State postpones auction for Kokee State Park cabins
Those looking to buy a quiet vacation place in one of Kauai's most beautiful state parks will have to wait awhile, state officials said recently.
An auction of 100 privately held cabins in Kokee State Park, originally scheduled for September, will be put off at least until next year, thanks to a Kauai court decision last month.
And those holding on to their rustic cabins might be able to enjoy them for a while longer, when a decision to issue revocable permits to current leaseholders comes up at Friday's Board of Land and Natural Resources meeting.
"We didn't want to get to a situation where the leases expire and then people didn't have a right to stay on their property," said Peter Young, chairman of the Board of Land and Natural Resources.
"While the issue is being resolved in the courts, we're going to let them stay," he said.
At stake are leases of the land under about 100 cabins, 60 of which are designated for historical designation, in wooded Kokee in mauka Kauai. The area, which features hiking trails, fishing areas and native flora and fauna, marks one of the few accessible areas to the inland mountain regions of the Garden Isle.
Frank Hay, president of the Kokee Cabin Leaseholders Association and one of the leaseholders suing the state, said he just wants the opportunity to stay in the cabin he has had for 30 years. If that is not possible, he said, he would like to be compensated for the cabin and the improvements he has made.
Hay said he bought the cabin in 1975 and then negotiated a lease with the state, first in 1975 and again in 1985. The lease ran out at the end of 2005, but the board extended the leases until Dec. 31, 2006.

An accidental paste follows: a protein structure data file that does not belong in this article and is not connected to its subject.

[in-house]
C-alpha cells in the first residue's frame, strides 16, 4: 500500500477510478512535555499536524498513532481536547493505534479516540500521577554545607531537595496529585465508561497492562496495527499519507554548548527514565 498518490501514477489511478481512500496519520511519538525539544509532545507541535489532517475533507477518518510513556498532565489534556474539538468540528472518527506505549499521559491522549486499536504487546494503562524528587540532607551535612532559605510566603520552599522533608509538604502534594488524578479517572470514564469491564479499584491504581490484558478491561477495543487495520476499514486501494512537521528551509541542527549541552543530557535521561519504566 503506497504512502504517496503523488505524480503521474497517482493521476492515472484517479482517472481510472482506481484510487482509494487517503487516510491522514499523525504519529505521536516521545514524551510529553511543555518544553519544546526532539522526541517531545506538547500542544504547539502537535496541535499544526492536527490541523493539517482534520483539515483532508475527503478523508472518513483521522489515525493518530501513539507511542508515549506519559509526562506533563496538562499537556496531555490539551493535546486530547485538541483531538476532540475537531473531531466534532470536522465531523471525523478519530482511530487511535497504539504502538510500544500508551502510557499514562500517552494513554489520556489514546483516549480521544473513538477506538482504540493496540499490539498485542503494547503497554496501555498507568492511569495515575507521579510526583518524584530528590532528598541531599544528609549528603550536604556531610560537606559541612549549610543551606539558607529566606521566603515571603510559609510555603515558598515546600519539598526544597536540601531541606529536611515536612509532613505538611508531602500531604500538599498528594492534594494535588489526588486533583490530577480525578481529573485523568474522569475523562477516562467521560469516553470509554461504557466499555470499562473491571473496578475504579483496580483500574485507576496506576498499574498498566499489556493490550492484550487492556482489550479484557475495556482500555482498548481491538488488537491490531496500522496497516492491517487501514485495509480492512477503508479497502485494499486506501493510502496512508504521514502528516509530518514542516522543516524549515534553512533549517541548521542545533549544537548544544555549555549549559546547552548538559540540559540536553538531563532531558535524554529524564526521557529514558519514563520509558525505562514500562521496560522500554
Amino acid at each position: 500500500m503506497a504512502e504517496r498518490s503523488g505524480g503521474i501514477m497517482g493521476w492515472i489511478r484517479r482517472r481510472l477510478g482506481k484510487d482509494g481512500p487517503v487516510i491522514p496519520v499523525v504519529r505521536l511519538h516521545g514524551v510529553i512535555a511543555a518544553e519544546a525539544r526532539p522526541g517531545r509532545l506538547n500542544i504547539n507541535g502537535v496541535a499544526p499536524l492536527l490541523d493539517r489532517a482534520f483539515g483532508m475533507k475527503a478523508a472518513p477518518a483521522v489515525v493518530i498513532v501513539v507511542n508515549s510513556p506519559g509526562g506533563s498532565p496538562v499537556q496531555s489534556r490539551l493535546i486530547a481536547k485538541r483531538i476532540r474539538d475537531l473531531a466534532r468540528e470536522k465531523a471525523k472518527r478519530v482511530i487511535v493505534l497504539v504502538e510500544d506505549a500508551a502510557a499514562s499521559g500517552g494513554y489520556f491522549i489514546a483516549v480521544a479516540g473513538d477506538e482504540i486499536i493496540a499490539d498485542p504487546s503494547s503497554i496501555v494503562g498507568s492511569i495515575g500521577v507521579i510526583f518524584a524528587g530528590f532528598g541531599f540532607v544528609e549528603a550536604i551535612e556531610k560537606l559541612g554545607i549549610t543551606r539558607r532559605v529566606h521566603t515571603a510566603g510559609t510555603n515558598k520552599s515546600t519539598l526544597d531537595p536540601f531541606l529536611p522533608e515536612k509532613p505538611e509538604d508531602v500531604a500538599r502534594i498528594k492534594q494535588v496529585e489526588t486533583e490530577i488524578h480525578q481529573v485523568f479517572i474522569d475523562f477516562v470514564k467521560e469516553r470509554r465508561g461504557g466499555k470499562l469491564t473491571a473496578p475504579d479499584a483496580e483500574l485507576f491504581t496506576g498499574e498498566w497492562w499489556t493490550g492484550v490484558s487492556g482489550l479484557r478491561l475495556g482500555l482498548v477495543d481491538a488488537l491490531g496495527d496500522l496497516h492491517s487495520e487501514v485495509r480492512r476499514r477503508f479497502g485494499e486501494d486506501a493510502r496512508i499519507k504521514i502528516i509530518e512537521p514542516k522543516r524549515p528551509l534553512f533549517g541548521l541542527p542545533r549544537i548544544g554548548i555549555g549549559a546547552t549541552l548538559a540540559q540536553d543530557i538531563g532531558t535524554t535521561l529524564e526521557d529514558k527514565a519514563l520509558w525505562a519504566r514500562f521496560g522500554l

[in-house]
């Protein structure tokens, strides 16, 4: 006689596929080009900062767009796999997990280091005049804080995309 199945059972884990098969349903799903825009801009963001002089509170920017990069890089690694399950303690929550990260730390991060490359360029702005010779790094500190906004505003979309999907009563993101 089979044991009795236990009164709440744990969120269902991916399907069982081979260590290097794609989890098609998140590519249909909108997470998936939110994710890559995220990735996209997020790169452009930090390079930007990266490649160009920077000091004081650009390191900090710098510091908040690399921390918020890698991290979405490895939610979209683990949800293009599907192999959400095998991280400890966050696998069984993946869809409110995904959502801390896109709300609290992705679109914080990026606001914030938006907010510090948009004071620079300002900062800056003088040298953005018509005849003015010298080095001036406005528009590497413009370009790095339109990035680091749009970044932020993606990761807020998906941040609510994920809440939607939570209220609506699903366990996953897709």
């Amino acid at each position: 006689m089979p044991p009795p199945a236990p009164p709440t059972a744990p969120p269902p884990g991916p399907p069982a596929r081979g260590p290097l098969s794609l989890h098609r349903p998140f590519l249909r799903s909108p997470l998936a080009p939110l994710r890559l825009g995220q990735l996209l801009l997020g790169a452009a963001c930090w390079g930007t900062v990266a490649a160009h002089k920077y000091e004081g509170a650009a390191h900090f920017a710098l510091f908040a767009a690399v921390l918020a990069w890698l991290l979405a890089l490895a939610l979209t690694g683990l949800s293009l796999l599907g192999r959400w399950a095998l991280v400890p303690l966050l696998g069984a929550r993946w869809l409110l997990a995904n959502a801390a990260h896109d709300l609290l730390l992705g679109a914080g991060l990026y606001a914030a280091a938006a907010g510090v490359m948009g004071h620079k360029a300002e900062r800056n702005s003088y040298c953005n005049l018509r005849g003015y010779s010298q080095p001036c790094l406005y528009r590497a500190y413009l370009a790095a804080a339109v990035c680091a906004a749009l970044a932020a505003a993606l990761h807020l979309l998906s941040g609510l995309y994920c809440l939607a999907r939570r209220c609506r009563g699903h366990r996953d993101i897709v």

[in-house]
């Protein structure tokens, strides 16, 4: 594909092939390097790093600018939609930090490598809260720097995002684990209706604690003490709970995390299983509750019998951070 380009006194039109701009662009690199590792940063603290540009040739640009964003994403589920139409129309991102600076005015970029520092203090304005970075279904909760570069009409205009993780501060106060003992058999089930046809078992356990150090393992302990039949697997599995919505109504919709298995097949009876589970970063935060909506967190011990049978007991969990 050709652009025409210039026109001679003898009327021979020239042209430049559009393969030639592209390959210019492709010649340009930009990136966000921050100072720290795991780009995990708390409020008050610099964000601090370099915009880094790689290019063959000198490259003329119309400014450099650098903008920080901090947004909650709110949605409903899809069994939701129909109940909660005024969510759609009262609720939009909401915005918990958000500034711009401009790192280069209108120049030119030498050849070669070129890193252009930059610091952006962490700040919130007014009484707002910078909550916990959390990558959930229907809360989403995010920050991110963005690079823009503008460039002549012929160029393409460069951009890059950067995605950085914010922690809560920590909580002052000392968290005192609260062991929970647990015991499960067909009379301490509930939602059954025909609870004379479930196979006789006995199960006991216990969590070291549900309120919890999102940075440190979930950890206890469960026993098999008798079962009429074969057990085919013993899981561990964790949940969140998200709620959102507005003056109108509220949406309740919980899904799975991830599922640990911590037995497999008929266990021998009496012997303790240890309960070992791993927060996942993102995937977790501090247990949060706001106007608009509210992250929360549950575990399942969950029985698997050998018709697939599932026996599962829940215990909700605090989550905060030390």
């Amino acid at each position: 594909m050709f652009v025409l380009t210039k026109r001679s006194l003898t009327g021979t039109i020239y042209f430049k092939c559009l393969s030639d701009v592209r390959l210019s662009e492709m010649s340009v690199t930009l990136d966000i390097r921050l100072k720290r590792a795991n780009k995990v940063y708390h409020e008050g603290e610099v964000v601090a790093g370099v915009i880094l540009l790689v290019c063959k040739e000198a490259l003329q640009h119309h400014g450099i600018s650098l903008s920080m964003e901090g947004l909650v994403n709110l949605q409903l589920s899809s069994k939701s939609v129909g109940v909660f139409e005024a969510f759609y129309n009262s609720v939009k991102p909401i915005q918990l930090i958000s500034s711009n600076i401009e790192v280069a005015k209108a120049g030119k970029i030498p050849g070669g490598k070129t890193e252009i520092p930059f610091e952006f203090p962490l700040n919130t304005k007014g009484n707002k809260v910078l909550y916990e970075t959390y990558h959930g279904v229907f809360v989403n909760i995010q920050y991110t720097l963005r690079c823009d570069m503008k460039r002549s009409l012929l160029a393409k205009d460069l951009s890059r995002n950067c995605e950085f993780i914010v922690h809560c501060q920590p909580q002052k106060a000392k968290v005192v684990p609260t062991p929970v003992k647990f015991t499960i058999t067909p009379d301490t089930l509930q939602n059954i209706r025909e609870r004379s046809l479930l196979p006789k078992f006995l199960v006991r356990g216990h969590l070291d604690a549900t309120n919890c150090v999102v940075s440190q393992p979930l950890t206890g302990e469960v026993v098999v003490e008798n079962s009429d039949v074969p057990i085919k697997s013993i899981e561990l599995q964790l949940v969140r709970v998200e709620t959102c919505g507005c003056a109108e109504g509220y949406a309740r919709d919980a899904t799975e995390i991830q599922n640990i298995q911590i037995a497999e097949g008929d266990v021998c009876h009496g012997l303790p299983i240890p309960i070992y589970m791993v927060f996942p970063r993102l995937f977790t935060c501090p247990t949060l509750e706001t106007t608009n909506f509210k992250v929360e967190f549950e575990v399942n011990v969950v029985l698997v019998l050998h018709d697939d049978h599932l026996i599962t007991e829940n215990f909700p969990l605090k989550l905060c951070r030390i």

According to the lawsuit filed on his behalf, Hay and the other leaseholders say they are entitled to compensation under the Fifth Amendment to the Constitution.
But Young said the leases clearly state that any improvements revert to the state when they expire.
A Kauai judge ruled last month that the decision on compensation would have to be made at trial, killing the chances for a September auction.
Hay said he and his fellow leaseholders are not wealthy. Many are local and kamaaina families who care for the land and want to preserve the beauty of Kokee.
The leaseholders first petitioned the Legislature to include areas like Kokee for historical preservation. Then they petitioned the area to be included as a historic district.
They thought that the preservation would lead to direct negotiations with the state for a new lease on the 60 historic cabins, with the 40 newer ones to be auctioned to the public, Hay said.
The Land Board, however, decided in February to auction off all the properties, except for a few run by nonprofit organizations.
Young said the board received a number of requests to put all the cabins up for auction, "so they have a chance."
But many of them believe that opening up the auction will allow speculators to drive up the prices of the cabins.